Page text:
Meanwhile, Gallup tracking also has Trump’s disapproval hovering at around 50 percent or higher. Not that there’s any chance that Trump will even entertain the possibility that these numbers reflect real public sentiment. …

* MANY LIBERALS PLAN TO STEP UP POLITICAL ENGAGEMENT: A new Washington Post poll finds that large percentages of liberals and Democratic women plan to step up their political activism:

The poll finds 40 percent of Democratic women say they will become more involved in political causes this year, compared with 25 percent of Americans more broadly and 27 percent of Democratic men. Nearly half of liberal Democrats also say they will become more politically active, as do 43 percent of Democrats under age 50. Interest in boosting activism is far lower — 21 percent — among independents and Republicans alike.

Good to see. The Trump presidency is boosting and broadening political engagement — let’s hope it can be sustained.

* AMERICANS SUPPORT THE WOMEN’S MARCHES. REPUBLICANS DON’T: The new Post poll also finds that 60 percent of Americans support the women’s marches — including 58 percent of independents. But 59 percent of Republicans oppose the marches. And that includes 66 percent of Republican women.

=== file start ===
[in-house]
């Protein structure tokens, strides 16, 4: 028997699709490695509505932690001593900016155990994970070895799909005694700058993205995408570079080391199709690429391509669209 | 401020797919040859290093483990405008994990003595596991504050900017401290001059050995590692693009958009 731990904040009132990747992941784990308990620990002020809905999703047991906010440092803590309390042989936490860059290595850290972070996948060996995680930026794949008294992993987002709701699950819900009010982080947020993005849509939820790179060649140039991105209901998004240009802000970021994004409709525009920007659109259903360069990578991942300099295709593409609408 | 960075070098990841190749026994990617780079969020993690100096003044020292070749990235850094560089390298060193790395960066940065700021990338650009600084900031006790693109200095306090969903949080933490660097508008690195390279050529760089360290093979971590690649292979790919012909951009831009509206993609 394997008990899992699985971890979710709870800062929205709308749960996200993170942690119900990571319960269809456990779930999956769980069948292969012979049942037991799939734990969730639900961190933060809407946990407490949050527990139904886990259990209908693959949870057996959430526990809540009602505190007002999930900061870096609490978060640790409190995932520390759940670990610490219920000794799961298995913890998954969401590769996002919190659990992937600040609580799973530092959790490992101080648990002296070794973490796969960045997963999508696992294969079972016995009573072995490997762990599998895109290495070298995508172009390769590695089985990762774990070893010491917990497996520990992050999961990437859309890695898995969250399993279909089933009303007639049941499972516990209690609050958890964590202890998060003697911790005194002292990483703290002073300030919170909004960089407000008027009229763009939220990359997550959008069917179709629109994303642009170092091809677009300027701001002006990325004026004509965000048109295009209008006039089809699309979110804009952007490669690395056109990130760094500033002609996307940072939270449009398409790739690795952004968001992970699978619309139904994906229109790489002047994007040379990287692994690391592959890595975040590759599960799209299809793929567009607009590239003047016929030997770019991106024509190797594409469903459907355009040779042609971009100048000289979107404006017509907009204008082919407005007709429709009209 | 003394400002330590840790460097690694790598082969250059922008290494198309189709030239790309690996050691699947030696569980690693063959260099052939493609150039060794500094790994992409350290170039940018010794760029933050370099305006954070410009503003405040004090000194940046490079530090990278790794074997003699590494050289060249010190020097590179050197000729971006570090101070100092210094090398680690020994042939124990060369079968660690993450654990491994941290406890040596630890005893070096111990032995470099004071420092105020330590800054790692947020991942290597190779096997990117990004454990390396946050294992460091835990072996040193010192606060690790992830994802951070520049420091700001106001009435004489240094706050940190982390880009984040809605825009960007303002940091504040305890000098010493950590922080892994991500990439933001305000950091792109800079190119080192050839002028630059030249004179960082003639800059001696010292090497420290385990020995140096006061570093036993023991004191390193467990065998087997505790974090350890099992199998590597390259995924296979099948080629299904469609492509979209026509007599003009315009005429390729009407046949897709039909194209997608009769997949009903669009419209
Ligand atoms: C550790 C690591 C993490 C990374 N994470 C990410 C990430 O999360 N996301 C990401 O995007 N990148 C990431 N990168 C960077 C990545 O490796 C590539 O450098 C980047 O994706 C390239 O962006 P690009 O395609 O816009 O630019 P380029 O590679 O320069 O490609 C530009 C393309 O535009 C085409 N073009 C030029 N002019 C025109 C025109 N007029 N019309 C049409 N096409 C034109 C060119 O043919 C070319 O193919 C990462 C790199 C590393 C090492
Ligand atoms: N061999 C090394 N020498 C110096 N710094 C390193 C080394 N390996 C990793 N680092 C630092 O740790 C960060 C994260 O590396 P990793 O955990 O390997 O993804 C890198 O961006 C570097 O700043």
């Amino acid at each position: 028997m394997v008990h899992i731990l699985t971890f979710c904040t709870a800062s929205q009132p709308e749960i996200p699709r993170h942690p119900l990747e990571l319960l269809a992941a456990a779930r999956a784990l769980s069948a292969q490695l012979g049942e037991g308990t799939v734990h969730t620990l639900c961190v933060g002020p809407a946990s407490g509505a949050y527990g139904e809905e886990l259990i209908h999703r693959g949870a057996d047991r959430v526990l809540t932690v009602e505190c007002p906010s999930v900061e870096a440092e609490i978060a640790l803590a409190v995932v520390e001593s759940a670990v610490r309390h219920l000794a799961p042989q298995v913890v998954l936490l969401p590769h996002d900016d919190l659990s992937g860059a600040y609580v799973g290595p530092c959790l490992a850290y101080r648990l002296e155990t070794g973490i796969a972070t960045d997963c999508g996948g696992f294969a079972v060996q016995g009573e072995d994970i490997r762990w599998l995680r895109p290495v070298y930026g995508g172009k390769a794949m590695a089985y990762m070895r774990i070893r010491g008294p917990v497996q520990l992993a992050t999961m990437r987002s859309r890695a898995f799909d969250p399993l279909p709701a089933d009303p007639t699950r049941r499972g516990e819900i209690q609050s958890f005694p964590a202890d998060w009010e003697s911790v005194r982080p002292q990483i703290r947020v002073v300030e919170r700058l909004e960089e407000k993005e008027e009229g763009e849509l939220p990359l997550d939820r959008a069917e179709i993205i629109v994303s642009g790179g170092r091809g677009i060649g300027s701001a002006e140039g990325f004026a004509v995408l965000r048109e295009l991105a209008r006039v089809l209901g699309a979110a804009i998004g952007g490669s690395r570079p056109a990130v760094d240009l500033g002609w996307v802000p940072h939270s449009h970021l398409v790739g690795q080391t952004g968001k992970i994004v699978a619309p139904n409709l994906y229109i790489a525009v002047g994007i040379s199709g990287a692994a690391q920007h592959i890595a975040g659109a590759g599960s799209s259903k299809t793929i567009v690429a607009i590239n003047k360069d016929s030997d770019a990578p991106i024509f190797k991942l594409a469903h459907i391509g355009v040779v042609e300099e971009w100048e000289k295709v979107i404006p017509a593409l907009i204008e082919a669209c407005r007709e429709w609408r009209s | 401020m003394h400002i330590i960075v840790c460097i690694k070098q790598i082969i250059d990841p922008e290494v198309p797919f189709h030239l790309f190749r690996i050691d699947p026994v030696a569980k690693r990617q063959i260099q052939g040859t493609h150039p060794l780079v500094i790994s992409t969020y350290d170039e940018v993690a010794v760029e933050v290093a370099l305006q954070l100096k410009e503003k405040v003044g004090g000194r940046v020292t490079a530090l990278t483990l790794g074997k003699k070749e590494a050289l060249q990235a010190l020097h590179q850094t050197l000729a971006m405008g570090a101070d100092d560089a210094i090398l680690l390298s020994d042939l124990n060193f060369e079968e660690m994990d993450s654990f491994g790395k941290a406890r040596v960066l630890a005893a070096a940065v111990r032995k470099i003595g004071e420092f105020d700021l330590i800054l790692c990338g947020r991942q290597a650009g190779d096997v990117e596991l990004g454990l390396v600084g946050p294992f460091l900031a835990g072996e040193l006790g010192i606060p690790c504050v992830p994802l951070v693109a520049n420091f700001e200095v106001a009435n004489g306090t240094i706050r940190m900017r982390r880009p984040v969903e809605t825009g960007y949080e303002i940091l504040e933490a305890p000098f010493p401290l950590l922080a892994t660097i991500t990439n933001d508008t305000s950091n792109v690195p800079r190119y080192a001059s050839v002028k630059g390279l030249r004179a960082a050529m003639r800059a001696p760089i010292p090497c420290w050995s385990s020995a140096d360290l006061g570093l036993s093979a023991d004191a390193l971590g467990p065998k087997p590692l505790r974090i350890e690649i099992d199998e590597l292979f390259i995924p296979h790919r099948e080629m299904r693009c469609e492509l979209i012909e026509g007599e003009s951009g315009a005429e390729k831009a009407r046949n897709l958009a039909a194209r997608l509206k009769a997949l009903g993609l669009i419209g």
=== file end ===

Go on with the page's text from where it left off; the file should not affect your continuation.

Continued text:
* BERNIE SANDERS VERSUS TED CRUZ!!! Next week, Bernie Sanders and Ted Cruz will square off in a debate on CNN over the future of the Affordable Care Act. There will be a lot of chatter about how Sanders was critical of the ACA during last year’s Democratic primary.

But Sanders is a very effective advocate for the law, despite his belief that it didn’t go far enough. And this may have the salutary effect of increasing engagement on the part of the left — and Sanders supporters — in the fight to save Obamacare.

That worldview … hinges largely on Bannon’s belief in American “sovereignty.” Bannon said that countries should protect their citizens and their essence by reducing immigration, legal and illegal, and pulling back from multinational agreements. At the same time, Bannon was concerned that the United States and the “Judeo-Christian West” were in a war against an expansionist Islamic ideology — but that they were losing the war by not recognizing what it was.

The two key ingredients: The desire to wall off immigration and trade; and the belief that we’re embroiled in a global, perhaps existential showdown with Islamo-facism.

* QUOTE OF THE DAY, BOTTOMLESS CYNICISM EDITION: Mitch McConnell released a statement calling on Democrats not to filibuster Gorsuch:

I hope members of the Senate will again show him fair consideration and respect the result of the recent election with an up-or-down vote on his nomination, just like the Senate treated the four first-term nominees of Presidents Clinton and Obama.

Those “four” leave out Merrick Garland, the choice of the winner of the 2012 election, who didn’t get any hearing from Republicans at all for months, keeping empty the seat Democrats now must fill to “respect the result of the election.”